The Cure – Mixed Up and Torn Down (Deluxe Edition (Rhino)
In the Aftermath of Their Biggest Success, the Cure Turn to Remixes
In October of 1989, The Cure found themselves sitting at #2 on the Billboard Pop Charts in the US with their hit, “Lovesong.” Rubbing shoulders with the likes of Janet Jackson and New Kids on the Block sure made for strange bedfellows, and no one is prepared for that kind of runaway success, even if the band had already been together for over ten years at that point. Rather than trying to immediately followup this success, leader Robert Smith came up with a novel idea: remix some of the band’s catalog. Thus, the original, 1990 album Mixed Up was born.
The original album has now been expanded to a deluxe, three-disc set. Disc one is the original Mixed Up record, newly remastered. Disc two, Remixes 1982-1990, features eleven, classic 12-inch remixes, many making their debut on CD. Finally, Disc three, Torn Down: Mixed Up Extras 2018, features 16 brand-new remixes of Cure classics, all done by Smith within the last year.
What began as a way to stall between albums ended up being a stroke of genius. Mixed Up takes ten Cure tracks and quite often, guts them and completely retools them for the dancefloor, essentially predicting the House and Techno crazes. Some tracks are subtle changes, emphasizing the beat more, as in “Lullaby,” and “Lovesong,” fresh off their hit album, Disintegration. Other times, it’s almost impossible to recognize the original song. A couple of early singles, “The Walk,” and “A Forest,” get vast facelifts, speeding the tempo up and adding Techno beats.
“Close to Me” slows the original rhythm down and adds some bump and grind percussion. “Fascination Street” gets a workover, stripping away the track, upping the bass and adding harp. Some tracks aren’t improvements – the new version of “Pictures of You” slows down the tempo, adds a shuffle beat and kind of kills the mood, while the revamped “Hot Hot Hot” de-emphasizes the funk that was on the original, making it kind of hollow, while “Inbetween Days” takes a great pop song and destroys it with pointless dance beats.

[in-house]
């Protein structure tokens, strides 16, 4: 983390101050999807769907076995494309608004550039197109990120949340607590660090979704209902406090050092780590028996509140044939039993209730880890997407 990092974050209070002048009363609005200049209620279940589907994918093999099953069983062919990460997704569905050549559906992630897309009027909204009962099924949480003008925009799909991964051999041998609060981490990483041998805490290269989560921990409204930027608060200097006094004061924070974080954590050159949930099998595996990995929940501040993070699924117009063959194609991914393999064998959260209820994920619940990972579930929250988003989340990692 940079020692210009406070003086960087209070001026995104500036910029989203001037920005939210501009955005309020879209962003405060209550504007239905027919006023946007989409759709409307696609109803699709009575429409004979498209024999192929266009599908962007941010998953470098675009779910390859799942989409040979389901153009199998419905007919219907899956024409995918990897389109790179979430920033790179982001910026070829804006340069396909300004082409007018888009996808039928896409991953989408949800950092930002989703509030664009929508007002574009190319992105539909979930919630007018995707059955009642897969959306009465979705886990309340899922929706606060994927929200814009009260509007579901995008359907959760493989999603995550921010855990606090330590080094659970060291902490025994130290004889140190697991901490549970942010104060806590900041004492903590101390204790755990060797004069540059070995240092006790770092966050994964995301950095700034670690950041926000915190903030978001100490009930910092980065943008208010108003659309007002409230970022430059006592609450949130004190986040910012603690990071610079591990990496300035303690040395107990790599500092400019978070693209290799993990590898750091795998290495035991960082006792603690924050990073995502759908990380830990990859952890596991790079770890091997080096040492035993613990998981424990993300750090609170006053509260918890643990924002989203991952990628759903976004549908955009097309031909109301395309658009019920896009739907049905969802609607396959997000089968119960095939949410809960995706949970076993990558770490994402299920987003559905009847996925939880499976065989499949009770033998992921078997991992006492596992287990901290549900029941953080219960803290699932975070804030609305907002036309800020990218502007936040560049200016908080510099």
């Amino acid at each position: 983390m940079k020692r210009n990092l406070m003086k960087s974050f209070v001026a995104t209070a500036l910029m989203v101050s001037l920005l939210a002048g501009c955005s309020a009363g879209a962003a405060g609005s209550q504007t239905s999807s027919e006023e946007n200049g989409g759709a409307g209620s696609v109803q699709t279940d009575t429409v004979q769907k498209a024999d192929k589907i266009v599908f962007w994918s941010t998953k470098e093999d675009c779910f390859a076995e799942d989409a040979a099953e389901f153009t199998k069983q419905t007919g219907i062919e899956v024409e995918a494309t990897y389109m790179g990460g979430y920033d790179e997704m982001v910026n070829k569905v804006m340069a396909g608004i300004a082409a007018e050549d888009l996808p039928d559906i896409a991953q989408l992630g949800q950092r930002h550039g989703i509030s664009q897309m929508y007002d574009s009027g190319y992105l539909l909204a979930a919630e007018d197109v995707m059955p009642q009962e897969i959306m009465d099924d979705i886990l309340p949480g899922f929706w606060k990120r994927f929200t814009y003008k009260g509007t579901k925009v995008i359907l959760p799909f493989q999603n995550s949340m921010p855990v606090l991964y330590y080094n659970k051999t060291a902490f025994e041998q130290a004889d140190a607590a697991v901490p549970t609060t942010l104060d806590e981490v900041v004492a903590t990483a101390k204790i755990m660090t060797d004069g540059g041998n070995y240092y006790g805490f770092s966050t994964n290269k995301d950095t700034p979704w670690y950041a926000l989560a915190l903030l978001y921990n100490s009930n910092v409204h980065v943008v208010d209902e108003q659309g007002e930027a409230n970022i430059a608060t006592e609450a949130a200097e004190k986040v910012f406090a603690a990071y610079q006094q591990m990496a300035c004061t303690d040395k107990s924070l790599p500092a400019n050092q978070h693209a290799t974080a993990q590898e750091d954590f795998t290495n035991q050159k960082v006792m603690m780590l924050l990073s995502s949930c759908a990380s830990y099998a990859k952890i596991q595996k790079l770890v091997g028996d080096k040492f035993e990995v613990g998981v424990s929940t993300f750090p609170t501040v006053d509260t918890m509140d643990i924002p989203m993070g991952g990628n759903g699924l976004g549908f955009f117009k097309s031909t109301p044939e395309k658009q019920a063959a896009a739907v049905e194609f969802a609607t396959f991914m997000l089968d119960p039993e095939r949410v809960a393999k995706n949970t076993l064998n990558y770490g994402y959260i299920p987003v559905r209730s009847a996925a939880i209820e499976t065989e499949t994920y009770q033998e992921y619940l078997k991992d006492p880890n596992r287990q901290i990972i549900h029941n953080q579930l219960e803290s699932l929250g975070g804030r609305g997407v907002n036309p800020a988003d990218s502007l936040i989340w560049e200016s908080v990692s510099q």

The lone new song, “Never Enough,” is a decent dance rocker that hit #1 on the Modern Rock charts in 1990.
Disc two features classic 12 inch remixes, many of which are making their debut on CD. The original dance mix of “Close to Me” features some interesting horn parts, while the extended “Why Can’t I Be You” still holds up well. “Three Imaginary Boys,” an album cut from 1979, is transformed from a rather primitive pounder into a slinky, electronic number, same goes for “A Strange Day,” which features some interesting percussion. Not everything works – the “Just Like Heaven” remix seems to just lay there.
Disc three features brand-new remixes, but honestly it’s hard to keep your focus here with so much music. The b-side, “Just One Kiss,” is vastly improved into an eerie dance track, while “A Night Like This” goes from a fairly standard rocker to a funky cut with a sax solo, while “Like Cockatoos,”an album track from Kiss Me Kiss Me Kiss Me, gets deconstructed. “Never Enough,” the song that spawned the original Mixed Up project is presented in a much more raw form.
The Cure’s Mixed Up album would prove to be ahead of the curve as the alternative music scene veered more and more toward dance over the next decade. This new set offers fans a chance to hear a bevy of Cure songs in a different light. —Tony Peters